UK tax law is even more screwed up than I thought (or, why I will not be voting Conservative for the foreseeable future)

I don’t often watch Newsnight, but I did a week ago on Friday. I was sufficiently outraged that I needed to vent on the Internet a little bit.

I was already aware that there are some obvious problems with the UK tax code – for example, it’s over 11,000 pages long, and so complex that the only people who seem to understand it are those whose job it is to do so.

However, I wasn’t truly aware of how screwed up the whole situation is. The four big accountancy firms (Deloitte, Ernst and Young, KPMG, and PwC) second staff to the treasury to help them draft the tax laws. Then, after these secondments are over, they come back to the firms with inside knowledge, and charge big businesses large amounts of money in order to advise them on the best ways to reduce the amount of tax they pay.

Let’s assume I am creating tax laws, charging businesses for tax advice, and also that I have little to no moral compass. What should I do, in order to make as much money as possible?

So except for the firms giving the advice, and the big businesses which they are advising, everybody in the country loses. The massively complex laws mean that no small business is able to operate without the expertise of an expensive accountant. Ordinary people, unable to afford the advice necessary to make use of loopholes, must pay the full rate. Public services suffer due to increasing numbers of cuts. Meanwhile, the accountants are paid absurd salaries for work which does nothing to help the UK economy as a whole.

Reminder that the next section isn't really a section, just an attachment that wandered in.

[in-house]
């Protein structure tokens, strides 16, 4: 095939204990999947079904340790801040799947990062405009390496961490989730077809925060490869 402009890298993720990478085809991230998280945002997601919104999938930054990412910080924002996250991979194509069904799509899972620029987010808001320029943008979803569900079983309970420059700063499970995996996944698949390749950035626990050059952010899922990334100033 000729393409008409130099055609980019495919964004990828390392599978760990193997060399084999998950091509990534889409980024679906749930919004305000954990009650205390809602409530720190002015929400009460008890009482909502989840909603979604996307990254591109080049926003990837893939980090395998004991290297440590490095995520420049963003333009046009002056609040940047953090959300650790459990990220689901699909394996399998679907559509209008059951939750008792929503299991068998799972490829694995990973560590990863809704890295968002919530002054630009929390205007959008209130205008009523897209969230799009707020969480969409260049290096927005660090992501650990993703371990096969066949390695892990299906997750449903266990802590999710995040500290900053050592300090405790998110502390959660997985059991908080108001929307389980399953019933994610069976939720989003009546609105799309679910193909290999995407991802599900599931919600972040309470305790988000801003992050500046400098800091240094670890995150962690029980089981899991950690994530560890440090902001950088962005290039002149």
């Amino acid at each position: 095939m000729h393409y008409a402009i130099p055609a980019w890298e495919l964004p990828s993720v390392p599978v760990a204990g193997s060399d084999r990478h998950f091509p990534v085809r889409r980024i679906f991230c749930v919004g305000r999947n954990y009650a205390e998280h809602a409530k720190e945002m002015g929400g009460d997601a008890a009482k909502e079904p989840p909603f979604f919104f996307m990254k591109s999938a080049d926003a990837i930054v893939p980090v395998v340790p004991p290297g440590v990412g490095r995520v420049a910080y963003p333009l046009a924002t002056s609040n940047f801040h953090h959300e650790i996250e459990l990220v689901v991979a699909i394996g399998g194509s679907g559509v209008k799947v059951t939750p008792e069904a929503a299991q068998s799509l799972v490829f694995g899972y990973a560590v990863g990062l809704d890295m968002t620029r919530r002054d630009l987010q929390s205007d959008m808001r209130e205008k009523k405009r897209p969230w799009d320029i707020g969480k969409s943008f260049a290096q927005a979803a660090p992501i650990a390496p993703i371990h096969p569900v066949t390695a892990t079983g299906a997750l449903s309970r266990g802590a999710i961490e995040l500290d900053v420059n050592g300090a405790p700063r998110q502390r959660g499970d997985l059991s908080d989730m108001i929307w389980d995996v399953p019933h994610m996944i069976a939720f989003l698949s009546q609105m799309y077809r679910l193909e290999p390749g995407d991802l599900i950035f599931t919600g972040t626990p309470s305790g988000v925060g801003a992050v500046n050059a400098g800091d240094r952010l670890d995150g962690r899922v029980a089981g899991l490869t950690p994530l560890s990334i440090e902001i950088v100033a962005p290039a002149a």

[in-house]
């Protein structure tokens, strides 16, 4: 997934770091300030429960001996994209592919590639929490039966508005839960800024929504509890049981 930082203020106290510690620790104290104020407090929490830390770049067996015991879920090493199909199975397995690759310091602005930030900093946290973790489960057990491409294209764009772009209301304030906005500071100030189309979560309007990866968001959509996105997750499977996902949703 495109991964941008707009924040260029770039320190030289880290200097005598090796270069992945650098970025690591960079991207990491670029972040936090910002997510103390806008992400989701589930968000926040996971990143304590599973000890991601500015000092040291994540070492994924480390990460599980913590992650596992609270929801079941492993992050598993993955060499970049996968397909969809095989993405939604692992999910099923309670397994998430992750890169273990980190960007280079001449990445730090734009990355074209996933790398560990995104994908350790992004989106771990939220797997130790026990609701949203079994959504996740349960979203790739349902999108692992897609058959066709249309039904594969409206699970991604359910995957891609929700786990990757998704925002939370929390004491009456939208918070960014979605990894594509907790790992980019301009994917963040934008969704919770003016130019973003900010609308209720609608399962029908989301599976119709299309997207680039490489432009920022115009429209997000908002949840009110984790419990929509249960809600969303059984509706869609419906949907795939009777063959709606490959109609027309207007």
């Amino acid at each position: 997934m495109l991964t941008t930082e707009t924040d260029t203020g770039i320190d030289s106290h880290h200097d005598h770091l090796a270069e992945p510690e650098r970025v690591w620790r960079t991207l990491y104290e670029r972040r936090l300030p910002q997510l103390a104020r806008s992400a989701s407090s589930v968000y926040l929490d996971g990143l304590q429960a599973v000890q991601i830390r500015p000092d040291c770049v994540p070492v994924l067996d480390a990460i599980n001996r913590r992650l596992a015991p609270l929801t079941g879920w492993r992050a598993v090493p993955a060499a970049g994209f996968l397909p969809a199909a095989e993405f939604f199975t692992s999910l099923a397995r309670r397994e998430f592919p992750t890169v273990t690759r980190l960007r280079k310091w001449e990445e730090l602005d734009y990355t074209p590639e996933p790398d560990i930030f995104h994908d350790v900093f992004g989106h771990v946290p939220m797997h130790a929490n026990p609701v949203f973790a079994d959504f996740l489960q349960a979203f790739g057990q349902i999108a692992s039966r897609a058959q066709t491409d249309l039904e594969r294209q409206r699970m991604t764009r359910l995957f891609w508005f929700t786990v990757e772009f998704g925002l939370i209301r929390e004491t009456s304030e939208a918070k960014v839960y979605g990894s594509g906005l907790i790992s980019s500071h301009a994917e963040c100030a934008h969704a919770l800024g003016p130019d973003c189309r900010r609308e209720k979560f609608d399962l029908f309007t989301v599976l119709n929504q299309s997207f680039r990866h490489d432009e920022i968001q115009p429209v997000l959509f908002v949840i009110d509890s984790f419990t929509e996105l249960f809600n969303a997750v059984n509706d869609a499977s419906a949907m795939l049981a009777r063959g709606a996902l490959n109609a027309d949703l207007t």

Is this really happening? Margaret Hodge is an MP who thinks something ought to be done about it. There’s a video of her being interviewed in the article I linked to above. She had this to say:

[There are] 9,000 people working in the UK alone. They earn 2 billion pounds from this industry, and if you look at what they earn globally, because they’ve got people in the British Virgin Isles, and the Bahamas, and everywhere else…

(She smiles at this point, presumably in simultaneous awe and disgust at the sophistication of this whole setup)

…it’s worth well over 20 billion pounds.


It came out with KPMG; they had put somebody into the treasury, to help advise on how to write the law for a new tax relief. This was a tax relief to encourage businesses who invented new products to commercialise them. It was called the Patent Box. The guy who wrote the law immediately left the treasury, went back to KPMG, and wrote a brochure, saying ‘Patent Box—what’s in it for you?’, then sold it to KPMG’s clients as a tax avoidance scheme. That is just not on.

I probably could have just about coped with all this if it weren’t for the utterly indefensible attitude of the politicians who are supposed to stop situations like this from arising. In the words of a Conservative MP (annoyingly, I can’t remember his name) who was interviewed on the aforementioned Newsnight episode:

I think that it’s a healthy state of affairs…it’s a good thing that some of our brightest and best get to see the public sector in action.

He’s not the only one, though. David Gauke, another Conservative MP and the Exchequer Secretary to the Treasury, is reported (also in the article I linked to above) to have said:

I don’t see there’s a conflict of interest there.

I’m struggling to get my head around these statements.

Do they have an ulterior motive? Are they being encouraged by the businesses which enjoy the ability to avoid tax not to do anything about it? Or are they just intensely stupid? Either way, the question remains: Why is it that these people are running the country, when it is so abundantly clear that they should not be doing so?